was born in Nam Ha province, Vietnam on 14th October, 1911. As a young man he became involved in radical politics and in 1930 helped establish the Indochinese Communist Party. He campaigned against French rule in Vietnam and was twice imprisoned for his political activities (1930-36 and 1939-44).
In 1945 Le Duc Tho returned to Hanoi and joined with Ho Chi Minh and Vo Nguyen Giap in establishing the Vietnam Revolutionary League (Vietminh). Until 1954 he was Vietminh's leader in South Vietnam. A member of the Politburo of the Vietnam Workers' Party, he had responsibility for organizing the rebellion against the government of South Vietnam.
Peace talks between representatives from United States, South Vietnam, North Vietnam and the NLF began in Paris in January, 1969. Le Duc Tho served as special adviser to the North Vietnamese delegation. He eventually became North Vietnamese leader in these talks.
In October, 1972, the negotiators came close to agreeing to a formula to end the war. The plan was that US troops would withdraw from Vietnam in exchange for a cease-fire and the return of 566 American prisoners held in Hanoi. It was also agreed that the governments in North and South Vietnam would remain in power until new elections could be arranged to unite the whole country.
The main problem with this formula was that whereas the US troops would leave the country, the North Vietnamese troops could remain in their positions in the south. In an effort to put pressure on North Vietnam to withdraw its troops. President Richard Nixon ordered a new series of air-raids on Hanoi and Haiphong. It was the most intense bombing attack in world history. In eleven days, 100,000 bombs were dropped on the two cities. The destructive power was equivalent to five times that of the atom bomb used on Hiroshima. This bombing campaign was condemned throughout the world. Newspaper headlines included: "Genocide", "Stone-Age Barbarism" and "Savage and Senseless".
The North Vietnamese refused to change the terms of the agreement and so in January, 1973, Nixon agreed to sign the peace plan that had been proposed in October. However, the bombing had proved to be popular with many of the American public as they had the impression that North Vietnam had been "bombed into submission."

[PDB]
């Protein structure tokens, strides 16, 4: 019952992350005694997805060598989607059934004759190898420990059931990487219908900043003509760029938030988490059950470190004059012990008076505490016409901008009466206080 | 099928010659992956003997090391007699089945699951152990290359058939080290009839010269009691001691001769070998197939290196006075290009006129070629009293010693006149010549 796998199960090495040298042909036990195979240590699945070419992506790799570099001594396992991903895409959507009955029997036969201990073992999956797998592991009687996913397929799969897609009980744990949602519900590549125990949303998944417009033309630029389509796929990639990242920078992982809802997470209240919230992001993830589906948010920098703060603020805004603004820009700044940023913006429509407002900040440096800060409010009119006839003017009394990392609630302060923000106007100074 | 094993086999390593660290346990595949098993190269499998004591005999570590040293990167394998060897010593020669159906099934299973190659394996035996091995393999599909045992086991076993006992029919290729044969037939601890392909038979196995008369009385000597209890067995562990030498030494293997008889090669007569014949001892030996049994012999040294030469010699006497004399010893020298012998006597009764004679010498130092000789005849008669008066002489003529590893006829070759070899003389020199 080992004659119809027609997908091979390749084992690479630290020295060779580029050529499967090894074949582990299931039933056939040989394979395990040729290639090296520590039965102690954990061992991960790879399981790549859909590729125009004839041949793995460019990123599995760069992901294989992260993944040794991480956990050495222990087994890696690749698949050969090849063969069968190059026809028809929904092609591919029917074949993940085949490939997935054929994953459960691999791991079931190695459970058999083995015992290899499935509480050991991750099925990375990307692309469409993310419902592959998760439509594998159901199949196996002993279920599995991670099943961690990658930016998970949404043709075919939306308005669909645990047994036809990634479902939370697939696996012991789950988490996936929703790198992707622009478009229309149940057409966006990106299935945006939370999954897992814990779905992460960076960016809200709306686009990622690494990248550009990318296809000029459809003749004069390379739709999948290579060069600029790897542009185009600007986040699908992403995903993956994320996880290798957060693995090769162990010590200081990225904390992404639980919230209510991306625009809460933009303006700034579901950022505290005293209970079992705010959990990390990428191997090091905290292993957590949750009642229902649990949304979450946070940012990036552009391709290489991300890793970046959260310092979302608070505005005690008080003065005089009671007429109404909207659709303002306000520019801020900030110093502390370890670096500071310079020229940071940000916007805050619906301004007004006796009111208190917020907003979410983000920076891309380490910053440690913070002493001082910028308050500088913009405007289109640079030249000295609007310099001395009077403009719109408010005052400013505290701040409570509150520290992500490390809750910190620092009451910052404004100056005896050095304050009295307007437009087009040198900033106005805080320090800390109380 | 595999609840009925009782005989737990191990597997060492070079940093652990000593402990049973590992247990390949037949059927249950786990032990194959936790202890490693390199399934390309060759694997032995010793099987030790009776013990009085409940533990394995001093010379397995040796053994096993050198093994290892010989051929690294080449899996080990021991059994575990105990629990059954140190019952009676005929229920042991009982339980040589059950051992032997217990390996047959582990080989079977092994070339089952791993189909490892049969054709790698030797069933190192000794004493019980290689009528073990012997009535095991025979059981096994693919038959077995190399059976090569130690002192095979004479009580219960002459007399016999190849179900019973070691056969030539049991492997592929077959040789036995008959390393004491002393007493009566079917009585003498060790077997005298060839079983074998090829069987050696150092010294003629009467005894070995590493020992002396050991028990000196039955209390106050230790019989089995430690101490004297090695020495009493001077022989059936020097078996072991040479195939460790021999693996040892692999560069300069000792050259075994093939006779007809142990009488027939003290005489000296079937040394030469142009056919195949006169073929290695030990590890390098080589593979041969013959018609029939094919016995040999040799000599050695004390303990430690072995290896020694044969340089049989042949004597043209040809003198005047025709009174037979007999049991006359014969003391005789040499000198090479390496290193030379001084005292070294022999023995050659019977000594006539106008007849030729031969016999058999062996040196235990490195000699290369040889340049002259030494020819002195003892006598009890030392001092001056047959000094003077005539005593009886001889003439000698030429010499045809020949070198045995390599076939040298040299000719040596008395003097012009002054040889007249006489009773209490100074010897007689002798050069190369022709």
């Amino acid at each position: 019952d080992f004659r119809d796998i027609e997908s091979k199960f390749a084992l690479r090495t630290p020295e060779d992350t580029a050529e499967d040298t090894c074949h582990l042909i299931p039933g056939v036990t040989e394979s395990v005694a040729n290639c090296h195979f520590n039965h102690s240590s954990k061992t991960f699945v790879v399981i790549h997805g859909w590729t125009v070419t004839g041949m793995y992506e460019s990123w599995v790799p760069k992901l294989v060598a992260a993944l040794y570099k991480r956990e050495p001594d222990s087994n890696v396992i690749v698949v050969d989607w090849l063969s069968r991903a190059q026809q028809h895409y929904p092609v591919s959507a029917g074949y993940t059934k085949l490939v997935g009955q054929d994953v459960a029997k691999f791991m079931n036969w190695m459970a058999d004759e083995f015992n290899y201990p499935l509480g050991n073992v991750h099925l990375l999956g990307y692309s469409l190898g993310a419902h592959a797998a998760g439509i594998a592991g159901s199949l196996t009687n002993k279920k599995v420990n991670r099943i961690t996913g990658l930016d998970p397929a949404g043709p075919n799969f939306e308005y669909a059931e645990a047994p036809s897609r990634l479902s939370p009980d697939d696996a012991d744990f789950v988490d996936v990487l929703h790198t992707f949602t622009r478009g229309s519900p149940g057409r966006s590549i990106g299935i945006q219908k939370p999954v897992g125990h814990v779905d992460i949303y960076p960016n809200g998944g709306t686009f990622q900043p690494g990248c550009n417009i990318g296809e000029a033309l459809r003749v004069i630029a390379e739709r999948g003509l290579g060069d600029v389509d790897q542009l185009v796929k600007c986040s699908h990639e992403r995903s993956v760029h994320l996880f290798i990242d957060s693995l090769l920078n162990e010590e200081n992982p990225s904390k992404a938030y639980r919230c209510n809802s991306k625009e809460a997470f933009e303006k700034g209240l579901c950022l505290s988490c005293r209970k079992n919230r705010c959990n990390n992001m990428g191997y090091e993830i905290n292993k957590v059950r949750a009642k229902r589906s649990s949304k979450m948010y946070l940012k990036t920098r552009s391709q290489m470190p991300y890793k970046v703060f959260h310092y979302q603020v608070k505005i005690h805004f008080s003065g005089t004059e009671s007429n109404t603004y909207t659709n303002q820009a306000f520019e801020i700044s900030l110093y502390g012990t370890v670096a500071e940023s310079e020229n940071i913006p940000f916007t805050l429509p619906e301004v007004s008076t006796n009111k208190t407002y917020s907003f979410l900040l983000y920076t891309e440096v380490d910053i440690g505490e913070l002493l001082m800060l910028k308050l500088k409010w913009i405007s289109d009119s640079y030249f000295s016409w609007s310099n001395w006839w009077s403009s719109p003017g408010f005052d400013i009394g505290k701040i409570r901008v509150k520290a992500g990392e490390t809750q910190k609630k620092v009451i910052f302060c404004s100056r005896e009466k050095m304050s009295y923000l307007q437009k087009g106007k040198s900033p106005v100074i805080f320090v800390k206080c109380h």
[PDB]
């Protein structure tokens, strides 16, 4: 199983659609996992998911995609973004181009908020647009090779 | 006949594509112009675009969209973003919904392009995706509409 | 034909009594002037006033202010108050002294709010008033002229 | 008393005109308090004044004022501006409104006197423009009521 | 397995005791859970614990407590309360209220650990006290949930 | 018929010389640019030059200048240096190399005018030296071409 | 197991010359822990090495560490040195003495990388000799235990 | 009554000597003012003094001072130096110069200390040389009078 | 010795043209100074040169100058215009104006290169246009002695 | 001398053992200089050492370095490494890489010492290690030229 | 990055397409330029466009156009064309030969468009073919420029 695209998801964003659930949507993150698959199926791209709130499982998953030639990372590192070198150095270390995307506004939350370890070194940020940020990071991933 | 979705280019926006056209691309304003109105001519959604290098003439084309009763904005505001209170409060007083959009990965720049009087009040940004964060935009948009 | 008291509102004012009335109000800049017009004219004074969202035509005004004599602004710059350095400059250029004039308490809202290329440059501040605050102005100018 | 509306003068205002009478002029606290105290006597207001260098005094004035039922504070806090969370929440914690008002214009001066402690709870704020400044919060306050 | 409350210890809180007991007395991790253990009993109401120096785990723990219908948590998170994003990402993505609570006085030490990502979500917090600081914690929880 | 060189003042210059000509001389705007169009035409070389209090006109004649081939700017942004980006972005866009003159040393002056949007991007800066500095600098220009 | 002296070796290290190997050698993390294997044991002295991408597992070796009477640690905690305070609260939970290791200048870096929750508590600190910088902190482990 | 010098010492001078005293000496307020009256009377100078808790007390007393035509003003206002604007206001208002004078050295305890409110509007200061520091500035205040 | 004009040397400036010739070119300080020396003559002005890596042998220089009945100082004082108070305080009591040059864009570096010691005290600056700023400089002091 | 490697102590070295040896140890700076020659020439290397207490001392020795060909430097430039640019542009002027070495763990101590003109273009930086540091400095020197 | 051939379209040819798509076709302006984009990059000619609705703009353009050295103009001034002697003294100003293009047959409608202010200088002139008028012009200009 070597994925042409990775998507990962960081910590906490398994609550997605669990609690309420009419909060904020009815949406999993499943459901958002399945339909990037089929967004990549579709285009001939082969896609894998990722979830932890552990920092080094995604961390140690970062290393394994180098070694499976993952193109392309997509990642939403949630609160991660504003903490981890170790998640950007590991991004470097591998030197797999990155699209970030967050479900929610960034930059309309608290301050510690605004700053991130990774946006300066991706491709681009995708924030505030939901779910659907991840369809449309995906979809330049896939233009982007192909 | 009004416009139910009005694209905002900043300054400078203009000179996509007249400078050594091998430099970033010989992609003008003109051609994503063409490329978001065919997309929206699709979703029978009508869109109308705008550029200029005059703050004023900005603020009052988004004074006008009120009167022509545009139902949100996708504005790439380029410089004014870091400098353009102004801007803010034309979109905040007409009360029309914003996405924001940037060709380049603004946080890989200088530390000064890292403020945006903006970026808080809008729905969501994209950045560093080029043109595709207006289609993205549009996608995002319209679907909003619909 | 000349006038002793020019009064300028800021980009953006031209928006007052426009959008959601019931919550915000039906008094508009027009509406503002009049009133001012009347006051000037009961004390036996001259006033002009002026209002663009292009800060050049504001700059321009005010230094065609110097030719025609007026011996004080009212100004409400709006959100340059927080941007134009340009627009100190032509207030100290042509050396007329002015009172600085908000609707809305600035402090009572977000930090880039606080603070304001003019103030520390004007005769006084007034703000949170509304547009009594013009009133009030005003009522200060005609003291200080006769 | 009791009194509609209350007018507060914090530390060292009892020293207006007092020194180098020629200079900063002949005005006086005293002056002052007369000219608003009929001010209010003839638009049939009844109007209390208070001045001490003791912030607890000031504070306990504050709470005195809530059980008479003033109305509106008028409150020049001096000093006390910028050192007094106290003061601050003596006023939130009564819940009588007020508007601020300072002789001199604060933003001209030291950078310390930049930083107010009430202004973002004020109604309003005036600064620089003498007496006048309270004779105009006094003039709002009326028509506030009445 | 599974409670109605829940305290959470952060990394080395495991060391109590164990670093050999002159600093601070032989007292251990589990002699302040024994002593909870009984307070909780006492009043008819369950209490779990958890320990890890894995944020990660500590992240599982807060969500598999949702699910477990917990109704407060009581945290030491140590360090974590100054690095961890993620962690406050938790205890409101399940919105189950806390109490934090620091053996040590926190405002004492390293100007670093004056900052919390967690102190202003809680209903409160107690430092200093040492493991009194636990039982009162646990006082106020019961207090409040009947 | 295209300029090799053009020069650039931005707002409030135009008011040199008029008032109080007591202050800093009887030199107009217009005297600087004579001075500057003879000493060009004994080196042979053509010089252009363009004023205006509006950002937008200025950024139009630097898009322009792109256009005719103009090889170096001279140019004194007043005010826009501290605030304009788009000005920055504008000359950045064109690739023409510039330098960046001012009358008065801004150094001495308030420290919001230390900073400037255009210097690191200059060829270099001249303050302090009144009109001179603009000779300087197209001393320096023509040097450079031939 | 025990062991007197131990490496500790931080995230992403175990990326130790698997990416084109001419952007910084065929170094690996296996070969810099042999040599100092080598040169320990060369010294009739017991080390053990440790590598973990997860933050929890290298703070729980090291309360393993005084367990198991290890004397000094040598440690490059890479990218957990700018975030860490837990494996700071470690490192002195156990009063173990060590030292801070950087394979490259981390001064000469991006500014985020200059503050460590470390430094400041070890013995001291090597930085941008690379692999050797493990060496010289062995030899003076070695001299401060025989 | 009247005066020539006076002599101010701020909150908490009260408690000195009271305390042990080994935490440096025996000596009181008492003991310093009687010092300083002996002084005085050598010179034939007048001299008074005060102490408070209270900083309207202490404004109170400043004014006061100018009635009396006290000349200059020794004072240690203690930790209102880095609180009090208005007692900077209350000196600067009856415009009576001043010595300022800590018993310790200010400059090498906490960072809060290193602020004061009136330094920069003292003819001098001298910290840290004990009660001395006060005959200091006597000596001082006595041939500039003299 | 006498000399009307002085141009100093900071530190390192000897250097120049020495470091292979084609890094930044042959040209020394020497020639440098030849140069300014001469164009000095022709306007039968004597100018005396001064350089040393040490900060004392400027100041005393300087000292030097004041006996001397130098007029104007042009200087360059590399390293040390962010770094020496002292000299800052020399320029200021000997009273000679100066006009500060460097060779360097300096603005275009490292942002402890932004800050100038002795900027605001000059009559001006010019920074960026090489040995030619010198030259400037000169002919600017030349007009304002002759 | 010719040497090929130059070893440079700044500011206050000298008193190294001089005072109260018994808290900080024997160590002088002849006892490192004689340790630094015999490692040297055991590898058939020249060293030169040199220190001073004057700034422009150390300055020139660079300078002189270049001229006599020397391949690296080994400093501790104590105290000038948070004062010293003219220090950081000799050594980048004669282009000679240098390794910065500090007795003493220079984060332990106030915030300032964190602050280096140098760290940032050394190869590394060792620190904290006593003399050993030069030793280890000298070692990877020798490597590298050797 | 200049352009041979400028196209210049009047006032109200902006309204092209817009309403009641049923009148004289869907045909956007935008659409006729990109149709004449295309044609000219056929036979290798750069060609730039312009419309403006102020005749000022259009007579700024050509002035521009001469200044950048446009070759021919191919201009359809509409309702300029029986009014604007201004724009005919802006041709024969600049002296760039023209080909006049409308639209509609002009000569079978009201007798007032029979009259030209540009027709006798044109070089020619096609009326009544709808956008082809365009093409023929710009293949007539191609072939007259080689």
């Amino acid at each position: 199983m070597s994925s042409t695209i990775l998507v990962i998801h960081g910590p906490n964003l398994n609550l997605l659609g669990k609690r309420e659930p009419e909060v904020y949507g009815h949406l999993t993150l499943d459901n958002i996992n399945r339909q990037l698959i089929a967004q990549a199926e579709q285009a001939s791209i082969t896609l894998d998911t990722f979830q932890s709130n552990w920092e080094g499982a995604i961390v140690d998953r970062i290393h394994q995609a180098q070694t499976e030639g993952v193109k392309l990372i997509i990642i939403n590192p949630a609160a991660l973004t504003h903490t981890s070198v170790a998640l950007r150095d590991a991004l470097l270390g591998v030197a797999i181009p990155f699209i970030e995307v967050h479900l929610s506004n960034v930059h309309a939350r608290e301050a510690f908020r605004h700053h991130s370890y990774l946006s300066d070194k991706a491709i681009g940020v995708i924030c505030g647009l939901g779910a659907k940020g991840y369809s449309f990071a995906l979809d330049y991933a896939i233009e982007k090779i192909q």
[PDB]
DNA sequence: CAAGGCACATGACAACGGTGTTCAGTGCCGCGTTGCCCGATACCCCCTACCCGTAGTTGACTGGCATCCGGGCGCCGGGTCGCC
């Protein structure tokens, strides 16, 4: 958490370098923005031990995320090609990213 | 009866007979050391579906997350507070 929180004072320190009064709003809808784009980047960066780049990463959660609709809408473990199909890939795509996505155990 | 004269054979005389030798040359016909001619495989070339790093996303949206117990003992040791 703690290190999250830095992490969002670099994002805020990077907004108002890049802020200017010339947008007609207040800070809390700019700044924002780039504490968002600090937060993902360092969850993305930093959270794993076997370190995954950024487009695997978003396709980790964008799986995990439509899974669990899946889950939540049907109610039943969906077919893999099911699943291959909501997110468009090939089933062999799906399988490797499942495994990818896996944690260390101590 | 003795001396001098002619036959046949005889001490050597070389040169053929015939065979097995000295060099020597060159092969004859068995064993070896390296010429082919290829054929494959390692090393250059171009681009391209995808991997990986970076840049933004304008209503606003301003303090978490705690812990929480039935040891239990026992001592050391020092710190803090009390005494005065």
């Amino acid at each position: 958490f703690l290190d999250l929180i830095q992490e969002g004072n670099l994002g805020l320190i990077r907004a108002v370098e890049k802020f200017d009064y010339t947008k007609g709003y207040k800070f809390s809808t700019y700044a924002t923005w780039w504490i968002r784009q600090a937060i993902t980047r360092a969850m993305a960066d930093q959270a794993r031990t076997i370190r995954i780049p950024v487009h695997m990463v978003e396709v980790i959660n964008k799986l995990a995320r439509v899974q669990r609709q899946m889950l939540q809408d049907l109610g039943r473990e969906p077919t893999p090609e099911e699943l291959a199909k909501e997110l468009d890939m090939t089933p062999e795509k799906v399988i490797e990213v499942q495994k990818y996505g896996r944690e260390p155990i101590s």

As a result of their role in these peace talks, Le Duc Tho and Henry Kissinger were jointly awarded the Nobel Peace Prize. However, Le Duc Tho, refused to accept the prize on the grounds that his country was not yet at peace.
Le Duc Tho died in Hanoi on 13th October, 1990.

3-Gerhard Domagk

 He was forced by the Nazi regime to refuse the prize and was arrested by the Gestapo for a week After the end of World War II, Domagk accepted his medal
Gerhard Domagk was born in 1895 in Lagow, Brandenburg, as the son of a teacher. At the age of 20, Domagk was confronted with the supposed limits of medicine through his experiences in World War I. At that time, operations that were initially successful were often marred by fatal infectious diseases such as gangrene or gas gangrene. The antiseptic properties of the then-common substances chlorine water and carbolic acid did not last long enough to effectively combat these diseases.

In 1914 Domagk received his diploma from secondary school in Liegnitz and began a course of study in human medicine at the University of Kiel in the same year. After having to interrupt his studies for a time due to the war, he received his doctorate in 1921. His post-doctoral qualification was obtained in 1924 at the Pathological Institute of the University of Greifswald. Gerhard Domagk discovered the first synthetic drug that could be used to battle the effects of many bacterial diseases. He was born in Lagow, Brandenburg(which is now Poland, but was then Germany) on October 30, 1895. Domagk beganhis studies at the University of Kiel but abruptly stopped at the outbreak of World War I during which he served in the military and was wounded in action. He returned to school to study medicine and was awarded a medical degree in 1921.
After his schooling, Domagk began working for I.G. Farbenindustrie, a large company that manufactured industrial dyes. Because of his medical training, hedid research on dyes with an eye toward their medical applications. One newly manufactured dye, called Prontosil Red, was of particular interest to Domagk. In 1932, Domagk found that when he injected dye into mice infected with Streptococcus bacteria, it cured the animals of the usually fatal effects and seemed to have few side effects. More dramatically, when his daughter Hildegarde contracted a serious Streptococcus infection after prickingherself with a knitting needle infected with a virulent bacteria in the laboratory, Domagk, in desperation, administered large doses of Prontosil to her,judging the dosage based only on his experiments with mice. In 1935, the story of her recovery spread like wildfire all over the world. Prontosil was later used by Franklin D. Roosevelt's son who was dying of an infection.